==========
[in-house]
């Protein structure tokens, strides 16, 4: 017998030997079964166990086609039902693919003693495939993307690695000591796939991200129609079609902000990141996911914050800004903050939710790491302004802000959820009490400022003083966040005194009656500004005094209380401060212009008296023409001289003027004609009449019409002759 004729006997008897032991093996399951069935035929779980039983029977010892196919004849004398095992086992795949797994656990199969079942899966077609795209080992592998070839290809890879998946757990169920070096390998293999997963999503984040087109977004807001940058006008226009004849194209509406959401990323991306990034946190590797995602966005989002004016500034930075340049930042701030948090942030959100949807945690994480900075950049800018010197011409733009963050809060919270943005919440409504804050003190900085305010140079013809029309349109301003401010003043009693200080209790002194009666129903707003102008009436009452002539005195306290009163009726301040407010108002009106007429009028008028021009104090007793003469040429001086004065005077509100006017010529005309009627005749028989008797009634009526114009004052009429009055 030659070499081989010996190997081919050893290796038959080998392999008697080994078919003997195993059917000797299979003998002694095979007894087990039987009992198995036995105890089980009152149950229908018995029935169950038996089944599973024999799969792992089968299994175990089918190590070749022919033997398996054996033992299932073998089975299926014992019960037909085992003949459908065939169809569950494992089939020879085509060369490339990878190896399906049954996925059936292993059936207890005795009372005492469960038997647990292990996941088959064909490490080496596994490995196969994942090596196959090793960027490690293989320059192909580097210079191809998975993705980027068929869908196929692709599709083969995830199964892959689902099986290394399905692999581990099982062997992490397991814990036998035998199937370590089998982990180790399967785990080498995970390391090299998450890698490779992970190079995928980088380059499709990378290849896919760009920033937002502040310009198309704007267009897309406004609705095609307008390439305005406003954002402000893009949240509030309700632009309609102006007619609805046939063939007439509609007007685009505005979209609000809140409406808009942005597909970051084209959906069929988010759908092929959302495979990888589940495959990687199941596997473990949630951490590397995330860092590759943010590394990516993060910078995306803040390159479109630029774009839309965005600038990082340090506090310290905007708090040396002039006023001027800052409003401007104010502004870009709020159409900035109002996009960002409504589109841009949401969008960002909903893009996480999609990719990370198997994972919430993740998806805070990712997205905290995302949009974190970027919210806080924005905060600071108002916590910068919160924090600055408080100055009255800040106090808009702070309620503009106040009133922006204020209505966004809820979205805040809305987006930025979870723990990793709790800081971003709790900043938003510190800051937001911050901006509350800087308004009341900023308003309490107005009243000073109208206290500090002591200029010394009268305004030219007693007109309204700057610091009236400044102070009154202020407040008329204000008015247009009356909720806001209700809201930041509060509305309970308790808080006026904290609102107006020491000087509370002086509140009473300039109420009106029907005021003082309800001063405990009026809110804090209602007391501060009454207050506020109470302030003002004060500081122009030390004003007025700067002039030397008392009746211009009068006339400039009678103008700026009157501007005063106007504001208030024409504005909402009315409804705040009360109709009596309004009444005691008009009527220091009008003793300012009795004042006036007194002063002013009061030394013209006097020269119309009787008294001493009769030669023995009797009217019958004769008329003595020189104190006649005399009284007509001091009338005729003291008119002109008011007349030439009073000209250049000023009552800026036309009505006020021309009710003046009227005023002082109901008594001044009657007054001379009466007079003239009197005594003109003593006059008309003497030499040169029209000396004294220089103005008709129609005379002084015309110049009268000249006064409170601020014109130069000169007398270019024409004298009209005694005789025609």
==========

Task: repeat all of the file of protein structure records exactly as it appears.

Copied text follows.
[in-house]
């Protein structure tokens, strides 16, 4: 017998030997079964166990086609039902693919003693495939993307690695000591796939991200129609079609902000990141996911914050800004903050939710790491302004802000959820009490400022003083966040005194009656500004005094209380401060212009008296023409001289003027004609009449019409002759 004729006997008897032991093996399951069935035929779980039983029977010892196919004849004398095992086992795949797994656990199969079942899966077609795209080992592998070839290809890879998946757990169920070096390998293999997963999503984040087109977004807001940058006008226009004849194209509406959401990323991306990034946190590797995602966005989002004016500034930075340049930042701030948090942030959100949807945690994480900075950049800018010197011409733009963050809060919270943005919440409504804050003190900085305010140079013809029309349109301003401010003043009693200080209790002194009666129903707003102008009436009452002539005195306290009163009726301040407010108002009106007429009028008028021009104090007793003469040429001086004065005077509100006017010529005309009627005749028989008797009634009526114009004052009429009055 030659070499081989010996190997081919050893290796038959080998392999008697080994078919003997195993059917000797299979003998002694095979007894087990039987009992198995036995105890089980009152149950229908018995029935169950038996089944599973024999799969792992089968299994175990089918190590070749022919033997398996054996033992299932073998089975299926014992019960037909085992003949459908065939169809569950494992089939020879085509060369490339990878190896399906049954996925059936292993059936207890005795009372005492469960038997647990292990996941088959064909490490080496596994490995196969994942090596196959090793960027490690293989320059192909580097210079191809998975993705980027068929869908196929692709599709083969995830199964892959689902099986290394399905692999581990099982062997992490397991814990036998035998199937370590089998982990180790399967785990080498995970390391090299998450890698490779992970190079995928980088380059499709990378290849896919760009920033937002502040310009198309704007267009897309406004609705095609307008390439305005406003954002402000893009949240509030309700632009309609102006007619609805046939063939007439509609007007685009505005979209609000809140409406808009942005597909970051084209959906069929988010759908092929959302495979990888589940495959990687199941596997473990949630951490590397995330860092590759943010590394990516993060910078995306803040390159479109630029774009839309965005600038990082340090506090310290905007708090040396002039006023001027800052409003401007104010502004870009709020159409900035109002996009960002409504589109841009949401969008960002909903893009996480999609990719990370198997994972919430993740998806805070990712997205905290995302949009974190970027919210806080924005905060600071108002916590910068919160924090600055408080100055009255800040106090808009702070309620503009106040009133922006204020209505966004809820979205805040809305987006930025979870723990990793709790800081971003709790900043938003510190800051937001911050901006509350800087308004009341900023308003309490107005009243000073109208206290500090002591200029010394009268305004030219007693007109309204700057610091009236400044102070009154202020407040008329204000008015247009009356909720806001209700809201930041509060509305309970308790808080006026904290609102107006020491000087509370002086509140009473300039109420009106029907005021003082309800001063405990009026809110804090209602007391501060009454207050506020109470302030003002004060500081122009030390004003007025700067002039030397008392009746211009009068006339400039009678103008700026009157501007005063106007504001208030024409504005909402009315409804705040009360109709009596309004009444005691008009009527220091009008003793300012009795004042006036007194002063002013009061030394013209006097020269119309009787008294001493009769030669023995009797009217019958004769008329003595020189104190006649005399009284007509001091009338005729003291008119002109008011007349030439009073000209250049000023009552800026036309009505006020021309009710003046009227005023002082109901008594001044009657007054001379009466007079003239009197005594003109003593006059008309003497030499040169029209000396004294220089103005008709129609005379002084015309110049009268000249006064409170601020014109130069000169007398270019024409004298009209005694005789025609």